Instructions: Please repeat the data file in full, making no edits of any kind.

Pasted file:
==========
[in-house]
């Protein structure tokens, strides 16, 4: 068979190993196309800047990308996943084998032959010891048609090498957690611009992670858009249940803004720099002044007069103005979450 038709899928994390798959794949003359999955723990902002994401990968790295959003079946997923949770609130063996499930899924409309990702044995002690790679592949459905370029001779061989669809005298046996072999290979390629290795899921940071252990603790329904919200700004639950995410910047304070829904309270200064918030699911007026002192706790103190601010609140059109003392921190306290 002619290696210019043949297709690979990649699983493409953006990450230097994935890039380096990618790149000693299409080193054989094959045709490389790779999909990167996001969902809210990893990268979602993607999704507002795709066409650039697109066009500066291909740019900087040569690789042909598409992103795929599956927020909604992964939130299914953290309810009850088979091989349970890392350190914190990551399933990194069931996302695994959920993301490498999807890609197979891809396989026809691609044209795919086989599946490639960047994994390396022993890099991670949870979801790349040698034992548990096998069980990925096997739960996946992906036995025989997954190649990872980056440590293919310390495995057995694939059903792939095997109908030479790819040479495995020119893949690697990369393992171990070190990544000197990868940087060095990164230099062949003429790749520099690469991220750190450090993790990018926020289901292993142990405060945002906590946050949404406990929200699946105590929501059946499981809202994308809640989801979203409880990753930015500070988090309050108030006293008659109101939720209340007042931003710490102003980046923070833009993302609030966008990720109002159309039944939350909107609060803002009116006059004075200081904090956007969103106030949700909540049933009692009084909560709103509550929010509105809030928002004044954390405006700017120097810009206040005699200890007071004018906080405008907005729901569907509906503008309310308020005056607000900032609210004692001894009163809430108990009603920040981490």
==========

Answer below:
[in-house]
């Protein structure tokens, strides 16, 4: 068979190993196309800047990308996943084998032959010891048609090498957690611009992670858009249940803004720099002044007069103005979450 038709899928994390798959794949003359999955723990902002994401990968790295959003079946997923949770609130063996499930899924409309990702044995002690790679592949459905370029001779061989669809005298046996072999290979390629290795899921940071252990603790329904919200700004639950995410910047304070829904309270200064918030699911007026002192706790103190601010609140059109003392921190306290 002619290696210019043949297709690979990649699983493409953006990450230097994935890039380096990618790149000693299409080193054989094959045709490389790779999909990167996001969902809210990893990268979602993607999704507002795709066409650039697109066009500066291909740019900087040569690789042909598409992103795929599956927020909604992964939130299914953290309810009850088979091989349970890392350190914190990551399933990194069931996302695994959920993301490498999807890609197979891809396989026809691609044209795919086989599946490639960047994994390396022993890099991670949870979801790349040698034992548990096998069980990925096997739960996946992906036995025989997954190649990872980056440590293919310390495995057995694939059903792939095997109908030479790819040479495995020119893949690697990369393992171990070190990544000197990868940087060095990164230099062949003429790749520099690469991220750190450090993790990018926020289901292993142990405060945002906590946050949404406990929200699946105590929501059946499981809202994308809640989801979203409880990753930015500070988090309050108030006293008659109101939720209340007042931003710490102003980046923070833009993302609030966008990720109002159309039944939350909107609060803002009116006059004075200081904090956007969103106030949700909540049933009692009084909560709103509550929010509105809030928002004044954390405006700017120097810009206040005699200890007071004018906080405008907005729901569907509906503008309310308020005056607000900032609210004692001894009163809430108990009603920040981490």